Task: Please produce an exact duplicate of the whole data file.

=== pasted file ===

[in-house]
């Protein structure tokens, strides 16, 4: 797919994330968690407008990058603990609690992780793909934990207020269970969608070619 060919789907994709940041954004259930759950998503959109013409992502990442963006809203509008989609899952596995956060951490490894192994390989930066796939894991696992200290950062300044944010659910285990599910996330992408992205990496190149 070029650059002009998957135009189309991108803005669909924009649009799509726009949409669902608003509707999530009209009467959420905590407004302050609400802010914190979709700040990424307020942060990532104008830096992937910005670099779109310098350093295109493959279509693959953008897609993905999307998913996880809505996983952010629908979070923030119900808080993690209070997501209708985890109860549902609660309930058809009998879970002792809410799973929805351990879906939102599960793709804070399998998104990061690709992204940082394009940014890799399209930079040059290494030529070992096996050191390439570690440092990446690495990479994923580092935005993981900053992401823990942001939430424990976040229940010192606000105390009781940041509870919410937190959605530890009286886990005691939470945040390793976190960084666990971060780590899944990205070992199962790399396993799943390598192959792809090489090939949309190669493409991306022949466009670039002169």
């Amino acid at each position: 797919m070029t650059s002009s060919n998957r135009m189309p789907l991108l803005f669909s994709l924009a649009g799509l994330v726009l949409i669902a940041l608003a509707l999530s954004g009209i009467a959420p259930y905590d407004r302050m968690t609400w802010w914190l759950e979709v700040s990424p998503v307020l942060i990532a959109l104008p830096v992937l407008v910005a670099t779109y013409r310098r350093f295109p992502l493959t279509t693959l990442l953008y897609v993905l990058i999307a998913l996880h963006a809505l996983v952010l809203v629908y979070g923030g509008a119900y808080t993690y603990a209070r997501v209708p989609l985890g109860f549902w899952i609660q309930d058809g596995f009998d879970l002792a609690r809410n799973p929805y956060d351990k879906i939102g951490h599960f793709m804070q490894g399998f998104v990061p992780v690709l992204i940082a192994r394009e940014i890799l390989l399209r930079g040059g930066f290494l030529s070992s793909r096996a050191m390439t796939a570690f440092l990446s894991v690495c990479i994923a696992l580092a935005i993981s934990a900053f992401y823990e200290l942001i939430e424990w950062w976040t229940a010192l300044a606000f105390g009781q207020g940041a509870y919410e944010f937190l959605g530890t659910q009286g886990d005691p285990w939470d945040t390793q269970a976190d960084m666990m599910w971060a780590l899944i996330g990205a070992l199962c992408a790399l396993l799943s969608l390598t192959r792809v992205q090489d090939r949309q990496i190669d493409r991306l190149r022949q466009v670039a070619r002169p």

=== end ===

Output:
[in-house]
């Protein structure tokens, strides 16, 4: 797919994330968690407008990058603990609690992780793909934990207020269970969608070619 060919789907994709940041954004259930759950998503959109013409992502990442963006809203509008989609899952596995956060951490490894192994390989930066796939894991696992200290950062300044944010659910285990599910996330992408992205990496190149 070029650059002009998957135009189309991108803005669909924009649009799509726009949409669902608003509707999530009209009467959420905590407004302050609400802010914190979709700040990424307020942060990532104008830096992937910005670099779109310098350093295109493959279509693959953008897609993905999307998913996880809505996983952010629908979070923030119900808080993690209070997501209708985890109860549902609660309930058809009998879970002792809410799973929805351990879906939102599960793709804070399998998104990061690709992204940082394009940014890799399209930079040059290494030529070992096996050191390439570690440092990446690495990479994923580092935005993981900053992401823990942001939430424990976040229940010192606000105390009781940041509870919410937190959605530890009286886990005691939470945040390793976190960084666990971060780590899944990205070992199962790399396993799943390598192959792809090489090939949309190669493409991306022949466009670039002169």
């Amino acid at each position: 797919m070029t650059s002009s060919n998957r135009m189309p789907l991108l803005f669909s994709l924009a649009g799509l994330v726009l949409i669902a940041l608003a509707l999530s954004g009209i009467a959420p259930y905590d407004r302050m968690t609400w802010w914190l759950e979709v700040s990424p998503v307020l942060i990532a959109l104008p830096v992937l407008v910005a670099t779109y013409r310098r350093f295109p992502l493959t279509t693959l990442l953008y897609v993905l990058i999307a998913l996880h963006a809505l996983v952010l809203v629908y979070g923030g509008a119900y808080t993690y603990a209070r997501v209708p989609l985890g109860f549902w899952i609660q309930d058809g596995f009998d879970l002792a609690r809410n799973p929805y956060d351990k879906i939102g951490h599960f793709m804070q490894g399998f998104v990061p992780v690709l992204i940082a192994r394009e940014i890799l390989l399209r930079g040059g930066f290494l030529s070992s793909r096996a050191m390439t796939a570690f440092l990446s894991v690495c990479i994923a696992l580092a935005i993981s934990a900053f992401y823990e200290l942001i939430e424990w950062w976040t229940a010192l300044a606000f105390g009781q207020g940041a509870y919410e944010f937190l959605g530890t659910q009286g886990d005691p285990w939470d945040t390793q269970a976190d960084m666990m599910w971060a780590l899944i996330g990205a070992l199962c992408a790399l396993l799943s969608l390598t192959r792809v992205q090489d090939r949309q990496i190669d493409r991306l190149r022949q466009v670039a070619r002169p």